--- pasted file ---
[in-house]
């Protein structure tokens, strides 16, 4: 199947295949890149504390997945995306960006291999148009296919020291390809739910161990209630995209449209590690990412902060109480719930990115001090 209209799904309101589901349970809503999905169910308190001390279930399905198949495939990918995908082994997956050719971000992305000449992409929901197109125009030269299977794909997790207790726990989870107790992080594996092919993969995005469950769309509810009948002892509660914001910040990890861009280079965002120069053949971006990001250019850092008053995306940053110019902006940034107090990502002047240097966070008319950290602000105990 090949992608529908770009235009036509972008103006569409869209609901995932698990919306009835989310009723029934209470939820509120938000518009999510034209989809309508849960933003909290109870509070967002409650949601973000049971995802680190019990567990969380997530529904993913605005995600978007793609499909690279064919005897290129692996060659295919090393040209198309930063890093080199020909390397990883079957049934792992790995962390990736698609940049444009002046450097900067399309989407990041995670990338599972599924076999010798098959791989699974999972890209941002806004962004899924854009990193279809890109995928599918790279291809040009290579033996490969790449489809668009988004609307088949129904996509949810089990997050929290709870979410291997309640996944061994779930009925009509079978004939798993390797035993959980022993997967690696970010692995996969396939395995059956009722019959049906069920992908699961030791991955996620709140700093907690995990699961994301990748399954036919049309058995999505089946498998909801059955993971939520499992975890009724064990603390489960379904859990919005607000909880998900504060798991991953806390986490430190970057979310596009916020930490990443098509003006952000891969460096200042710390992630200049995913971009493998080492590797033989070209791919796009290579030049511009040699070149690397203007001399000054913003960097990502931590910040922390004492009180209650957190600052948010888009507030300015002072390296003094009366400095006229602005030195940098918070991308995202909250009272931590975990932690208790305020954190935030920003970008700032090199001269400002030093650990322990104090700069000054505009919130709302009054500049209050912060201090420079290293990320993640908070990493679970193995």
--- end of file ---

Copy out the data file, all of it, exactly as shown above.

[in-house]
């Protein structure tokens, strides 16, 4: 199947295949890149504390997945995306960006291999148009296919020291390809739910161990209630995209449209590690990412902060109480719930990115001090 209209799904309101589901349970809503999905169910308190001390279930399905198949495939990918995908082994997956050719971000992305000449992409929901197109125009030269299977794909997790207790726990989870107790992080594996092919993969995005469950769309509810009948002892509660914001910040990890861009280079965002120069053949971006990001250019850092008053995306940053110019902006940034107090990502002047240097966070008319950290602000105990 090949992608529908770009235009036509972008103006569409869209609901995932698990919306009835989310009723029934209470939820509120938000518009999510034209989809309508849960933003909290109870509070967002409650949601973000049971995802680190019990567990969380997530529904993913605005995600978007793609499909690279064919005897290129692996060659295919090393040209198309930063890093080199020909390397990883079957049934792992790995962390990736698609940049444009002046450097900067399309989407990041995670990338599972599924076999010798098959791989699974999972890209941002806004962004899924854009990193279809890109995928599918790279291809040009290579033996490969790449489809668009988004609307088949129904996509949810089990997050929290709870979410291997309640996944061994779930009925009509079978004939798993390797035993959980022993997967690696970010692995996969396939395995059956009722019959049906069920992908699961030791991955996620709140700093907690995990699961994301990748399954036919049309058995999505089946498998909801059955993971939520499992975890009724064990603390489960379904859990919005607000909880998900504060798991991953806390986490430190970057979310596009916020930490990443098509003006952000891969460096200042710390992630200049995913971009493998080492590797033989070209791919796009290579030049511009040699070149690397203007001399000054913003960097990502931590910040922390004492009180209650957190600052948010888009507030300015002072390296003094009366400095006229602005030195940098918070991308995202909250009272931590975990932690208790305020954190935030920003970008700032090199001269400002030093650990322990104090700069000054505009919130709302009054500049209050912060201090420079290293990320993640908070990493679970193995």